Materials are fundamental to the progress of any civilisation, and attempts to change the way we mine to extract materials, would be a significant step towards course correction, said B. Muthuraman, former vice chairman of Tata Steel, at the launch of the Muthuraman and Sumathi Visiting Chair in Urban Mining at the Indian Institute of Technology, Madras (IIT-M) on Tuesday.
“The world is on an unsustainable path due to the way we have lived for the past 200 years. The way we have mined, the way we have generated power, the way we have transported ourselves, the way we have indulged in conspicuous consumption...We need to correct and change our path,” said Mr. Muthuraman.
The Muthuraman and Sumathi Visiting Chair was awarded to R. Ratheesh, director, Centre for Materials for Electronics Technology (CMET), Ministry of Electronics and Information Technology.
Noting that India produced nearly 3.2 million tonnes of e-waste in 2019 but recycled only 17% of this, Prof. Ratheesh said there was a lot of opportunity for improving e-waste management in an environmentally benign manner.
Notably, new energy materials, mostly used in primary and secondary (rechargeable) batteries, such as lithium, nickel, cobalt and high-grade manganese oxide, are all said to be imported. The most important aspect of the circular economy, he said, is recycling lithium-ion batteries. “The country has a lot of black mass which is exported abroad. Now, we have created an ecosystem where we can recycle the entire lithium-ion black mass and we can recover lithium, cobalt, manganese, and nickel that is 99% pure and can be used for further battery manufacturing,” he pointed out.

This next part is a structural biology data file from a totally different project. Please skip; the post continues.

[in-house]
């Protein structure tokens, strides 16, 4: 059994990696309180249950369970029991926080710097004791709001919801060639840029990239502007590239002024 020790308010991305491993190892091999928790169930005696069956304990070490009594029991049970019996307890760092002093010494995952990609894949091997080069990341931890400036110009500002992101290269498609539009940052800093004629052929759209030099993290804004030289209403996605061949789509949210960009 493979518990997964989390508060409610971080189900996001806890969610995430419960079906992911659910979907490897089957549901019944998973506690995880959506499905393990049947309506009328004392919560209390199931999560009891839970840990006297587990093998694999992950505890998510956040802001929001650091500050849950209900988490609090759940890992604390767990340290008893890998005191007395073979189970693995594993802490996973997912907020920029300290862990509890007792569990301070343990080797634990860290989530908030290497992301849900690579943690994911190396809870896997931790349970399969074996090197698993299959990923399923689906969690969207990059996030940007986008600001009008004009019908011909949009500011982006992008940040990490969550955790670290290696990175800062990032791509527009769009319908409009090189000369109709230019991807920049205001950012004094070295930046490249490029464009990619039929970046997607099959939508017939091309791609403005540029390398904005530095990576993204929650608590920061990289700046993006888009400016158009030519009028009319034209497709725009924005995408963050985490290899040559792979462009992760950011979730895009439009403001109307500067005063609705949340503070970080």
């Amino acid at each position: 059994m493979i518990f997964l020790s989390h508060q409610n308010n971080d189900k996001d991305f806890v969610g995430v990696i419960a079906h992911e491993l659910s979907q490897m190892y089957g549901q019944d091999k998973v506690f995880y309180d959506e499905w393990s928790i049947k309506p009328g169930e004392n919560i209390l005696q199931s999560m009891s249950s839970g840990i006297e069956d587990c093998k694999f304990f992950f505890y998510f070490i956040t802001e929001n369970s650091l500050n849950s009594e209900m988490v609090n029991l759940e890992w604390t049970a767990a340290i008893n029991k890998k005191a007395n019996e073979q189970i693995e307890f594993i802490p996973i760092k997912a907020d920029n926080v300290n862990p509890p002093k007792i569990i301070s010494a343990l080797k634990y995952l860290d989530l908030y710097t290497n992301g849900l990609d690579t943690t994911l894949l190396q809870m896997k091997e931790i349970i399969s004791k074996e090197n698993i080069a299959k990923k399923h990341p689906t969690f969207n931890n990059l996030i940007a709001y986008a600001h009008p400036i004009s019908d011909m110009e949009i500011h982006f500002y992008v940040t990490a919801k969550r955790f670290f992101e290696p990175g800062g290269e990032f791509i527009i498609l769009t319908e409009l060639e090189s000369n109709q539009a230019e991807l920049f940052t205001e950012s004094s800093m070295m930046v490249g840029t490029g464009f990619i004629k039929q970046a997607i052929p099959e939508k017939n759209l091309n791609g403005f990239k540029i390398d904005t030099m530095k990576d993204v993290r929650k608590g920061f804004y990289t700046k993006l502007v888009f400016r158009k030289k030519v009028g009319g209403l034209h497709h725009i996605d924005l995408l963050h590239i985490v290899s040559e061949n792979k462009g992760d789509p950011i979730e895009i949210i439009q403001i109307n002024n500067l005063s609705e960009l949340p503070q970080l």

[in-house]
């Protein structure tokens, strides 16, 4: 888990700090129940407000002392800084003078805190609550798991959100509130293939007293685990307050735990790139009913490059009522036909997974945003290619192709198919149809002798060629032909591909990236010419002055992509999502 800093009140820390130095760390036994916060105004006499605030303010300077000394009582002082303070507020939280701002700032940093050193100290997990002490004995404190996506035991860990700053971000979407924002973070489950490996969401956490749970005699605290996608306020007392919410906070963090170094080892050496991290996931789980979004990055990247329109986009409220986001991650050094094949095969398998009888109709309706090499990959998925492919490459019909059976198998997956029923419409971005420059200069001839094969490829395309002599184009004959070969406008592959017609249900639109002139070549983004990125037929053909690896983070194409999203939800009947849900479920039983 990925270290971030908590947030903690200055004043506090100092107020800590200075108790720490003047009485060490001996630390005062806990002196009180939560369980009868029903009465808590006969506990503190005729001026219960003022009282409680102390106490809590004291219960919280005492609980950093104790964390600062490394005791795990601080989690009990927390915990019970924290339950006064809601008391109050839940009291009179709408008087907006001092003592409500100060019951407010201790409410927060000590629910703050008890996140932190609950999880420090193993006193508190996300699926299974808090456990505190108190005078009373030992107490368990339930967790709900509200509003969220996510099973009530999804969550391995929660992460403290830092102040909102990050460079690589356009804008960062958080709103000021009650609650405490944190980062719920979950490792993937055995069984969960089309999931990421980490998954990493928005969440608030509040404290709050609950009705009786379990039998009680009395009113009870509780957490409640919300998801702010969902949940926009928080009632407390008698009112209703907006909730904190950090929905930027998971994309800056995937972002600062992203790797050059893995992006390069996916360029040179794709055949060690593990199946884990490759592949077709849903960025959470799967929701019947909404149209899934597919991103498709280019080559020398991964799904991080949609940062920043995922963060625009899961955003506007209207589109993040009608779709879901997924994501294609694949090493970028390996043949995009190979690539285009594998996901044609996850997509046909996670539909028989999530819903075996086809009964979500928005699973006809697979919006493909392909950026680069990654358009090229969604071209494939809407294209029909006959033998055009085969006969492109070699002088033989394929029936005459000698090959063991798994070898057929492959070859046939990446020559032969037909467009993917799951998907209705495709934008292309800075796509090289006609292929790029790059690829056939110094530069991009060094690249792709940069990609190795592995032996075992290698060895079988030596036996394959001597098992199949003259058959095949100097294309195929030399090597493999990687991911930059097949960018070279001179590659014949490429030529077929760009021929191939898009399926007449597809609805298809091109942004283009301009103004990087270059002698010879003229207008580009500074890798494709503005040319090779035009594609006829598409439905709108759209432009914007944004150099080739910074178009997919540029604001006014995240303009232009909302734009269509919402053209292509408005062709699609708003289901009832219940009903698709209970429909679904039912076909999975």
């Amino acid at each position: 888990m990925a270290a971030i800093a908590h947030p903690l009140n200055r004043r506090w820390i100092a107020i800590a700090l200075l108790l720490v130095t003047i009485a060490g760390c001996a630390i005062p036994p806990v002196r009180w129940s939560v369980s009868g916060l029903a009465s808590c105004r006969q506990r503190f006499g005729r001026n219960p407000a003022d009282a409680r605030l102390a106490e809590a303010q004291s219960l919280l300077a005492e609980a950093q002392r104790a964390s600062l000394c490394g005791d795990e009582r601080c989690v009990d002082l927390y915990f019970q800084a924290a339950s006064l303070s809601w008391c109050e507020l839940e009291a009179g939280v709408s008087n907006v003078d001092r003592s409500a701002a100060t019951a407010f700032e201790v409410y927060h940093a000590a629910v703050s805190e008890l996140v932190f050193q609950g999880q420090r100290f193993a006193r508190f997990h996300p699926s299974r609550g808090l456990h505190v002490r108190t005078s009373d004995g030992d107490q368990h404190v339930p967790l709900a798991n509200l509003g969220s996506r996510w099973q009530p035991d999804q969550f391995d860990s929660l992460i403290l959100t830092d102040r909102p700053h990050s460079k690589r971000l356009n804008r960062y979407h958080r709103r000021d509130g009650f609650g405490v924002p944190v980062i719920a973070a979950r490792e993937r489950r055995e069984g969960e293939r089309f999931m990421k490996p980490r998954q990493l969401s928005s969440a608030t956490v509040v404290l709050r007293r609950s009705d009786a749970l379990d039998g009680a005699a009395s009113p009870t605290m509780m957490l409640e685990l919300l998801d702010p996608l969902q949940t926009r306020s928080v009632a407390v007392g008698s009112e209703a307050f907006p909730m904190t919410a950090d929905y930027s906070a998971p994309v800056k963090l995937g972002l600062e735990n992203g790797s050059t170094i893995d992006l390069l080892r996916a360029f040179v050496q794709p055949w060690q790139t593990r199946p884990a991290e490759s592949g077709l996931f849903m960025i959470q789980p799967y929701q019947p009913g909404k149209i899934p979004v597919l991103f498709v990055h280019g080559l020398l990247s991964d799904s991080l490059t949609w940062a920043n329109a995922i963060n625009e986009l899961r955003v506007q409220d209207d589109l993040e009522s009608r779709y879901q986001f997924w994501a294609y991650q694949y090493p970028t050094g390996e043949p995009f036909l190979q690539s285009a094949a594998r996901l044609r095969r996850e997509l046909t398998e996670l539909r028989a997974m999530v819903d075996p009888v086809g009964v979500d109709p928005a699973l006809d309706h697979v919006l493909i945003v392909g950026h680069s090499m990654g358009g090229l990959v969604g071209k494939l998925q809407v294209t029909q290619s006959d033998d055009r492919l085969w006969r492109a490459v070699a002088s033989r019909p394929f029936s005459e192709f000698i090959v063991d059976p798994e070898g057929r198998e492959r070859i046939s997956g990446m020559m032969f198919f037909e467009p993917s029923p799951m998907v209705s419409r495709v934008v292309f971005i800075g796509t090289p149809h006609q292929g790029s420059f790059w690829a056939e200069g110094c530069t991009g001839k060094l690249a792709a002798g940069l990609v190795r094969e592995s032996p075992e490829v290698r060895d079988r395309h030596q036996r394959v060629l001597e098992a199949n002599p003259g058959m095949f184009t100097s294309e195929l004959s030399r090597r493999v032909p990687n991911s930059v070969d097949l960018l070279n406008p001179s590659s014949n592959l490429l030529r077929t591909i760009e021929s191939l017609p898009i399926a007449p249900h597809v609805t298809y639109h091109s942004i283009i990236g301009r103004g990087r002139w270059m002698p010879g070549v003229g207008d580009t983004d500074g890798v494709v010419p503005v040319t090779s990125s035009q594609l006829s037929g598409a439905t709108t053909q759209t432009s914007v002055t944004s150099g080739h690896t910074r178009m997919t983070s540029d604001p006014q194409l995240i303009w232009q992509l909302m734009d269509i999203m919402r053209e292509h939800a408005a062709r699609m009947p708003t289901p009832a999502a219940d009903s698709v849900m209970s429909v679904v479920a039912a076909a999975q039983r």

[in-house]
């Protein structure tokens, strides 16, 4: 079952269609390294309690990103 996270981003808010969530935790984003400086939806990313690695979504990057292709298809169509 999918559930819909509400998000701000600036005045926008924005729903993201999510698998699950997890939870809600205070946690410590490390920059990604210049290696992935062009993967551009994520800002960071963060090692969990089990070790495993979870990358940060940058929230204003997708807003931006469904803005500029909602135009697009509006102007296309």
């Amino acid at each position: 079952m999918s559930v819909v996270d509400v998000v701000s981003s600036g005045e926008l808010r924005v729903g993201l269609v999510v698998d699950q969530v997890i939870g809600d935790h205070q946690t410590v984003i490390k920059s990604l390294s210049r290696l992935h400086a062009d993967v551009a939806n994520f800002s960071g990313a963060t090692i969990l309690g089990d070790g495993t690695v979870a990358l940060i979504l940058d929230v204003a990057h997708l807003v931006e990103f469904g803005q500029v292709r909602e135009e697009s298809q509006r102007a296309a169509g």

At IIT-M, Prof. Ratheesh will focus on a framework to recover critical metals such indium and germanium, as well as on the purification of metals.
According to experts, the whole process of urban mining, which has the potential to reduce our carbon footprint, will become increasingly significant as time progresses. It is predicted that by 2050, nearly 50% of all extraction of raw elements will be done using urban mining, and the remaining 50% by natural mining.
V. Kamakoti, director, IIT-M, said within the next couple of years, the Institute will ensure that not even one gram of waste will leave the premises.
Sumathi Muthuraman, wife of Mr. Muthuraman; T. Ramasami, former Secretary to the Department of Science and Technology; Mahesh Panchagnula, Dean, Alumni Corporate Relations, IIT-M and T. V. Narendran, Global CEO and Managing Director of Tata Steel also participated.